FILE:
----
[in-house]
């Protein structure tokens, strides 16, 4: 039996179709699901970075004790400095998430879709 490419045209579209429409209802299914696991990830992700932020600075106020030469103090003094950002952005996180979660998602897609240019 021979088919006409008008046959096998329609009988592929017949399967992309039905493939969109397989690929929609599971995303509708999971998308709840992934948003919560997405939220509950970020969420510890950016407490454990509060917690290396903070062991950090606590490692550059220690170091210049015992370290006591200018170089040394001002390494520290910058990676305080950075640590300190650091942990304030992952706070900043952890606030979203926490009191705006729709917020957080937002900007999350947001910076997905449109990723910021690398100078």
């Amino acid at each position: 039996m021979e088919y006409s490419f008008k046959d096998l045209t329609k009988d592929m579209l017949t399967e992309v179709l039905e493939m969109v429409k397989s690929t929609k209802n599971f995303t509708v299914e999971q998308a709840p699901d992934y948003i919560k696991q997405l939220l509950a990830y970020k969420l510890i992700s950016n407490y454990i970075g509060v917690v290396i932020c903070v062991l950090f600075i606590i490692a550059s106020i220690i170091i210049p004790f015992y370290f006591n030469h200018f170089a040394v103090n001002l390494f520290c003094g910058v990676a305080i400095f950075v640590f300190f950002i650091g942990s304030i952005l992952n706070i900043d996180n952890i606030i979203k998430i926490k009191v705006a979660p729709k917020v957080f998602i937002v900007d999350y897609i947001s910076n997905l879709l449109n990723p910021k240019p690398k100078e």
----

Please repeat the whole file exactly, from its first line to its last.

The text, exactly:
[in-house]
């Protein structure tokens, strides 16, 4: 039996179709699901970075004790400095998430879709 490419045209579209429409209802299914696991990830992700932020600075106020030469103090003094950002952005996180979660998602897609240019 021979088919006409008008046959096998329609009988592929017949399967992309039905493939969109397989690929929609599971995303509708999971998308709840992934948003919560997405939220509950970020969420510890950016407490454990509060917690290396903070062991950090606590490692550059220690170091210049015992370290006591200018170089040394001002390494520290910058990676305080950075640590300190650091942990304030992952706070900043952890606030979203926490009191705006729709917020957080937002900007999350947001910076997905449109990723910021690398100078």
């Amino acid at each position: 039996m021979e088919y006409s490419f008008k046959d096998l045209t329609k009988d592929m579209l017949t399967e992309v179709l039905e493939m969109v429409k397989s690929t929609k209802n599971f995303t509708v299914e999971q998308a709840p699901d992934y948003i919560k696991q997405l939220l509950a990830y970020k969420l510890i992700s950016n407490y454990i970075g509060v917690v290396i932020c903070v062991l950090f600075i606590i490692a550059s106020i220690i170091i210049p004790f015992y370290f006591n030469h200018f170089a040394v103090n001002l390494f520290c003094g910058v990676a305080i400095f950075v640590f300190f950002i650091g942990s304030i952005l992952n706070i900043d996180n952890i606030i979203k998430i926490k009191v705006a979660p729709k917020v957080f998602i937002v900007d999350y897609i947001s910076n997905l879709l449109n990723p910021k240019p690398k100078e």